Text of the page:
A Primer on Python Data Types and Syntax

Your first baby steps learning Python

Jonathan Hsu
Apr 15, 2020 · 4 min read

Learning data types and basic syntax is the equivalent of learning about nouns, verbs, and punctuation — it forms the foundation that all communication will be based on.

This is the first step in learning any new language, spoken or programming. Use this primer as an introduction to Python basics. After reading this, you’ll be ready to get your feet wet and start learning about operators and how to interact with each data type.

Basic Data Types

The following data types — called primitive data types — are widely used in most programming languages. Each data type holds a single value.

  • String: Character values that are enclosed in either single or double quotes.
  • Integer: Whole number values including both negative and positive numbers as well as zero.
  • Float: Decimal number values that are stored as a floating-point expression.
  • Boolean: A true or false value expressed in Python as True or False.
  • None: A value that represents the absence of a value — the equivalent of null in other programming languages.

Intermediate Data Types

The following data types — called complex data types — are a step up from their primitive siblings. These data types are unique to Python, although other languages have analogous data types and all hold multiple values.

We’ll define each data type as above as well as show an example definition.

Tuple

An ordered, immutable container. Tuples cannot be modified once defined positioning them as a constant complex data structure. Each value is referenced by an index, which is an integer beginning at zero.

Tuples are defined by using parenthesis and separating each value with a comma.

("Protoss", "Terran", "Zerg")

List

A list is an ordered, mutable container. Similar to tuples, each value in a list is referenced by its index. Unlike tuples, a list can be modified by adding, editing, and deleting values.

Lists are defined by using square brackets and separating each value with a comma.

[99, 94, 87, 100]

Set

A set is an unordered, mutable container. Being unordered, values in a set are not referenced by an index value. Additionally, sets only contain unique values meaning that no two values will ever be duplicates within a set.

Sets are defined by using curly braces and separating each value with a comma.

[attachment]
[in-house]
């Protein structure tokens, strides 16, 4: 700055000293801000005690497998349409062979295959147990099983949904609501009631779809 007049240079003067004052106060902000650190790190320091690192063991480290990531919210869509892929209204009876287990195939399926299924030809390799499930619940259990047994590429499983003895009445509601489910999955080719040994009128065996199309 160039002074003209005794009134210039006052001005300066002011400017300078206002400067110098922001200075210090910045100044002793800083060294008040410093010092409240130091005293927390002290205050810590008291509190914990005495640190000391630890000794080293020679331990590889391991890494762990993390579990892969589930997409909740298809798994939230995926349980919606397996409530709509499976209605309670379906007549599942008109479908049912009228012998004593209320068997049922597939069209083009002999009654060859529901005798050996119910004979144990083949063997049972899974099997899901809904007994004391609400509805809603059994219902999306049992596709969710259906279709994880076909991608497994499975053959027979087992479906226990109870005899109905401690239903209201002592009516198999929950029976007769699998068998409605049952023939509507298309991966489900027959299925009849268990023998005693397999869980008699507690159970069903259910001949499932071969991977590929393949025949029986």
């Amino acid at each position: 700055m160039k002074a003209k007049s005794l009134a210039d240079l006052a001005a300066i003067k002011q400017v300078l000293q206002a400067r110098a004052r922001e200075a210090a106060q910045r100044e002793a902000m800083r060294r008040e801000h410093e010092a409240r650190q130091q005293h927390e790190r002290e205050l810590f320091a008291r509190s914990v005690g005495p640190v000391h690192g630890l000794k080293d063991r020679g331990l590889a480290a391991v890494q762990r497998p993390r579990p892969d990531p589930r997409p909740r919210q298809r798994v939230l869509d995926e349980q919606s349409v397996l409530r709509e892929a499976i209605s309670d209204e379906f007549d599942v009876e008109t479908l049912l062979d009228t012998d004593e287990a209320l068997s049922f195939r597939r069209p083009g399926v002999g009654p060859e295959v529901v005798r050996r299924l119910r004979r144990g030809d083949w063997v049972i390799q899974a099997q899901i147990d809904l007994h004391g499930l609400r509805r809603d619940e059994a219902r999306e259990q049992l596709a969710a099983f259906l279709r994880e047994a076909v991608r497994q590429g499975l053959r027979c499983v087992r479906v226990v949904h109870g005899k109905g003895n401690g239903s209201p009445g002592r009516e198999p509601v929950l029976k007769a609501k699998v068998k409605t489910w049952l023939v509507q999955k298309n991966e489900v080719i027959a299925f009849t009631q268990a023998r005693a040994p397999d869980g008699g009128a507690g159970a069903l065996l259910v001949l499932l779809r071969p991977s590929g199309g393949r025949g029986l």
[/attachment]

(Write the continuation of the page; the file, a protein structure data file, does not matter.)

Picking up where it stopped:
{17, 5, 22, 34, 15}

Dictionary

A dictionary is an unordered, mutable set of key-value pairs. Each value in a dictionary is referenced by an identifier, often called a key. Keys in a dictionary must be unique and are normally string values.

Dictionaries are defined by using curly braces and separating each key-value pair with a comma. Keys and values are separated by a colon.

{ "name": "Code 85", "twitter": "85_code" }

Python Syntax Primer

Now that we’ve introduced the data types that you’ll be using 95% of the time, let’s see what that looks like in actual code as we take a crash course on Python syntax.

Python is considered a high-level programming language. What that means is that it is relatively closer to human readable than machine readable… basically it is easier to read and write. You’ll see this quality as we review three key qualities of Python syntax.

Creating Variables

In Python, create a variable upon first use by assigning a value to it.

first_name = "Jonathan"

There is no need to initialize the variable before use, nor is there a need to declare a data type. Python is called a loosely-typed language meaning that variables do not require a data type upon creation.

There are many tips and tricks for creating variables such as defining multiple variables in a single line.

first, second, third = 1, 2, 3
print(first,second,third) # 1 2 3

One word of caution, do not attempt to declare multiple levels into a complex data structure from the intermediate data types.

obj = {}
obj.school.name = "GMU"
# AttributeError: 'dict' object has no attribute 'school'

Looking at the example above, school has not been defined so you cannot assign the value GMU as a nested value.

Indentation

There is no syntax more important in Python than indentation. Other languages will use semi-colons, parentheses, curly braces, and other symbols to define lines and code blocks.

// JavaScript Example
let year = 2020;
if(year < 2020) {
// This is the if statement
}
// Remainder of the code

Python has minimal structural syntax, being able to rewrite the same JavaScript example without many of the symbols.

year = 2020if year < 2020:
# This is the if statement
# Remainder of the code

Being new to Python, it is critical to be conscientious of your indentation because this will cause errors.

age = 35
if age > 18:
print("You can vote") # IndentationError: expected an indented block

While indentation may be frustrating at first, rest assured that it will become second nature and you’ll have significantly easier to read code as a result. In fact, if you follow our Python Getting Started Guide, then you should be using Visual Studio Code or another IDE. These software often will auto-correct your indentation either as you type or when you save, alleviating much of the frustration.

We’ve presented a lot of information to you, but this will carry you quite far in your beginning days of Python. Here are the three biggest takeaways to help reinforce this article’s content:

  • Basic data types hold a single value while intermediate data types are containers that hold multiple values.
  • Define variables when you need to use them
  • Indentation is a syntactic requirement, not a stylistic option

Share your questions, experiences, and comments below. Thanks for reading!

Code 85

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